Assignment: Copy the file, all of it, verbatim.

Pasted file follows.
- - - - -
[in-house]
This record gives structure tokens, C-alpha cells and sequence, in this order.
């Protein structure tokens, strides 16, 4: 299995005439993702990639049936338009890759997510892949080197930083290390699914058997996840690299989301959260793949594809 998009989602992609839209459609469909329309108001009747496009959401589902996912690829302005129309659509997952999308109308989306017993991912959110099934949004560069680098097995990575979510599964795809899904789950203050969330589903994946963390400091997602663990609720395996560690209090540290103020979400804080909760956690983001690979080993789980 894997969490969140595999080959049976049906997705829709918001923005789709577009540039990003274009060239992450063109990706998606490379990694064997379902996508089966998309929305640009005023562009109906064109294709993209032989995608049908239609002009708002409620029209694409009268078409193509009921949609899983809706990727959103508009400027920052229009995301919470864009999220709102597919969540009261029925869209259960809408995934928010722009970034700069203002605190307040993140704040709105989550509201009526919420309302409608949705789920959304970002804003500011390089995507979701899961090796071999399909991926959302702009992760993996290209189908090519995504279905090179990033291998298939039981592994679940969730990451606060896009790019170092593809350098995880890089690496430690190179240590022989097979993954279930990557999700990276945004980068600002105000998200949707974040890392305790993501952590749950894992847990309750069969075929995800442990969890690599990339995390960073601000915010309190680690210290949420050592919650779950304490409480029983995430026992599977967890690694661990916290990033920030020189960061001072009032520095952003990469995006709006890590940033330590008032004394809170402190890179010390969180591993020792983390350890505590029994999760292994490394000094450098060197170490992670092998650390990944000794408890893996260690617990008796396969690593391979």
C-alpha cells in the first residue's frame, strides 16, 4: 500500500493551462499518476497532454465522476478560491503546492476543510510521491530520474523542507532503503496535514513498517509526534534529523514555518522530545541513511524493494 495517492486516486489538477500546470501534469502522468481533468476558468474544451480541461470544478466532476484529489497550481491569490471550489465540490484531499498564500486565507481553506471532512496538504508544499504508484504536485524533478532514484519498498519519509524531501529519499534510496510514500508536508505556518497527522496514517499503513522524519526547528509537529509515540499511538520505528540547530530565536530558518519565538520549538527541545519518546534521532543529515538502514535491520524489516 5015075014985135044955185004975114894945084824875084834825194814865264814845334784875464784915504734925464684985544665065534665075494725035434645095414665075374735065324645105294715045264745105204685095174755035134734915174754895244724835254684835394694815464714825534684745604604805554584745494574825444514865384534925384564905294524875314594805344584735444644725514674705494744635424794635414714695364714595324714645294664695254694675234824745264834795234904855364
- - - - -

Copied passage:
[in-house]
This record gives structure tokens, C-alpha cells and sequence, in this order.
């Protein structure tokens, strides 16, 4: 299995005439993702990639049936338009890759997510892949080197930083290390699914058997996840690299989301959260793949594809 998009989602992609839209459609469909329309108001009747496009959401589902996912690829302005129309659509997952999308109308989306017993991912959110099934949004560069680098097995990575979510599964795809899904789950203050969330589903994946963390400091997602663990609720395996560690209090540290103020979400804080909760956690983001690979080993789980 894997969490969140595999080959049976049906997705829709918001923005789709577009540039990003274009060239992450063109990706998606490379990694064997379902996508089966998309929305640009005023562009109906064109294709993209032989995608049908239609002009708002409620029209694409009268078409193509009921949609899983809706990727959103508009400027920052229009995301919470864009999220709102597919969540009261029925869209259960809408995934928010722009970034700069203002605190307040993140704040709105989550509201009526919420309302409608949705789920959304970002804003500011390089995507979701899961090796071999399909991926959302702009992760993996290209189908090519995504279905090179990033291998298939039981592994679940969730990451606060896009790019170092593809350098995880890089690496430690190179240590022989097979993954279930990557999700990276945004980068600002105000998200949707974040890392305790993501952590749950894992847990309750069969075929995800442990969890690599990339995390960073601000915010309190680690210290949420050592919650779950304490409480029983995430026992599977967890690694661990916290990033920030020189960061001072009032520095952003990469995006709006890590940033330590008032004394809170402190890179010390969180591993020792983390350890505590029994999760292994490394000094450098060197170490992670092998650390990944000794408890893996260690617990008796396969690593391979």
C-alpha cells in the first residue's frame, strides 16, 4: 500500500493551462499518476497532454465522476478560491503546492476543510510521491530520474523542507532503503496535514513498517509526534534529523514555518522530545541513511524493494 495517492486516486489538477500546470501534469502522468481533468476558468474544451480541461470544478466532476484529489497550481491569490471550489465540490484531499498564500486565507481553506471532512496538504508544499504508484504536485524533478532514484519498498519519509524531501529519499534510496510514500508536508505556518497527522496514517499503513522524519526547528509537529509515540499511538520505528540547530530565536530558518519565538520549538527541545519518546534521532543529515538502514535491520524489516 5015075014985135044955185004975114894945084824875084834825194814865264814845334784875464784915504734925464684985544665065534665075494725035434645095414665075374735065324645105294715045264745105204685095174755035134734915174754895244724835254684835394694815464714825534684745604604805554584745494574825444514865384534925384564905294524875314594805344584735444644725514674705494744635424794635414714695364714595324714645294664695254694675234824745264834795234904855364